5. An Effective Big Data Supervised Imbalanced Classification Approach for Ortholog Detection in Related Yeast Species

    PubMed Central

    Galpert, Deborah; del Río, Sara; Herrera, Francisco; Ancede-Gallardo, Evys; Antunes, Agostinho; Agüero-Chapin, Guillermin

    2015-01-01

    Orthology detection requires more effective scaling algorithms. In this paper, a set of gene pair features based on similarity measures (alignment scores, sequence length, gene membership to conserved regions, and physicochemical profiles) are combined in a supervised pairwise ortholog detection approach to improve effectiveness considering low ortholog ratios in relation to the possible pairwise comparison between two genomes. In this scenario, big data supervised classifiers managing imbalance between ortholog and nonortholog pair classes allow for an effective scaling solution built from two genomes and extended to other genome pairs. The supervised approach was compared with RBH, RSD, and OMA algorithms by using the following yeast genome pairs: Saccharomyces cerevisiae-Kluyveromyces lactis, Saccharomyces cerevisiae-Candida glabrata, and Saccharomyces cerevisiae-Schizosaccharomyces pombe as benchmark datasets. Because of the large amount of imbalanced data, the building and testing of the supervised model were only possible by using big data supervised classifiers managing imbalance. Evaluation metrics taking low ortholog ratios into account were applied. From the effectiveness perspective, MapReduce Random Oversampling combined with Spark SVM outperformed RBH, RSD, and OMA, probably because of the consideration of gene pair features beyond alignment similarities combined with the advances in big data supervised classification. PMID:26605337

  6. Shared Physiological Traits of Exophiala Species in Cold-Blooded Vertebrates, as Opportunistic Black Yeasts.

    PubMed

    do Nascimento, Mariana Machado Fidelis; de Hoog, G Sybren; Gomes, Renata Rodrigues; Furuie, Jason Lee; Gelinski, Jane Mary Lafayette; Najafzadeh, Mohammad Javad; Boeger, Walter Antonio Pereira; Vicente, Vania Aparecida

    2016-06-01

    Several species of the genus Exophiala are found as opportunistic pathogens on humans, while others cause infections in cold-blooded waterborne vertebrates. Opportunism of these fungi thus is likely to be multifactorial. Ecological traits [thermotolerance and pH tolerance, laccase activity, assimilation of mineral oil, and decolorization of Remazol Brilliant Blue R (RBBR)] were studied in a set of 40 strains of mesophilic Exophiala species focused on the salmonis-clade mainly containing waterborne species. Thermophilic species and waterborne species outside the salmonis-clade were included for comparison. Strains were able to tolerate a wide range of pHs, although optimal growth was observed between pH 4.0 and 5.5. All strains tested were laccase positive. Strains were able to grow in the presence of the compounds (mineral oil and RBBR) with some differences in assimilation patterns between strains tested and also were capable of degrading the main chromophore of RBBR. The study revealed that distantly related mesophilic species behave similarly, and no particular trend in evolutionary adaptation was observed.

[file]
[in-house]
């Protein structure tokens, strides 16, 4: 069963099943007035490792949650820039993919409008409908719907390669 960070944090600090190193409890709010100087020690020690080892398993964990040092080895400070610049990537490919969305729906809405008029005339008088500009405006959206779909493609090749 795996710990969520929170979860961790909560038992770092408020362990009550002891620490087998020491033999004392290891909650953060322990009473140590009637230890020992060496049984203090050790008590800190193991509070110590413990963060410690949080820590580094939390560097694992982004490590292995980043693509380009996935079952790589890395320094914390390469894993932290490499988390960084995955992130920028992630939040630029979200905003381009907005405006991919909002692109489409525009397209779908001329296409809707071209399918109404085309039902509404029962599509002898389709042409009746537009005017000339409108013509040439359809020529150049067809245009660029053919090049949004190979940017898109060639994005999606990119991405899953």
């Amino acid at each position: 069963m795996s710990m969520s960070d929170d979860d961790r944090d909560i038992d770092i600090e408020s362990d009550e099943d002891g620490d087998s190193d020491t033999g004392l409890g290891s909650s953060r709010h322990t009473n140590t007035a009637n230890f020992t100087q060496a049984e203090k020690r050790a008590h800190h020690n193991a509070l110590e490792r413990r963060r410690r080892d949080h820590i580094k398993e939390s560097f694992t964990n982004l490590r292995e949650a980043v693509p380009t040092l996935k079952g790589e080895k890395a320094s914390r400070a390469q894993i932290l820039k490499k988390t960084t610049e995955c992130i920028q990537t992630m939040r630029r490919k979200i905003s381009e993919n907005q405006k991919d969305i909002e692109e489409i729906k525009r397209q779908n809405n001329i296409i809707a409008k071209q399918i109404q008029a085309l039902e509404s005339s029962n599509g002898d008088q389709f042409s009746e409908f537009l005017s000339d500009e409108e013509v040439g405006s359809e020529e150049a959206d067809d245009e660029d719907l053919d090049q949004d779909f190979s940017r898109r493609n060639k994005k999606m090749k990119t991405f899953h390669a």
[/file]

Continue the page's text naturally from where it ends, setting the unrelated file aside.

7. Efficient Identification of Clinically Relevant Candida Yeast Species by Use of an Assay Combining Panfungal Loop-Mediated Isothermal DNA Amplification with Hybridization to Species-Specific Oligonucleotide Probes▿

    PubMed Central

    Inácio, João; Flores, Orfeu; Spencer-Martins, Isabel

    2008-01-01

    The occurrence of invasive mycoses has progressively increased in recent years. Yeasts of the genus Candida remain the leading etiologic agents of those infections. Early identification of opportunistic yeasts may contribute significantly to improved disease management and the selection of appropriate antifungal therapy. We developed a rapid and reliable molecular identification system for clinically relevant yeasts that makes use of nonspecific primers to amplify a region of the 26S rRNA gene, followed by reverse hybridization of the digoxigenin-labeled products to a panel of species-specific oligonucleotide probes arranged on a nylon membrane macroarray format. DNA amplification was achieved by the recently developed loop-mediated isothermal DNA amplification technology, a promising option for the development of improved laboratory diagnostic kits. The newly developed method was successful in distinguishing among the major clinically relevant yeasts associated with bloodstream infections by using simple, rapid, and cost-effective procedures and equipment. PMID:18077626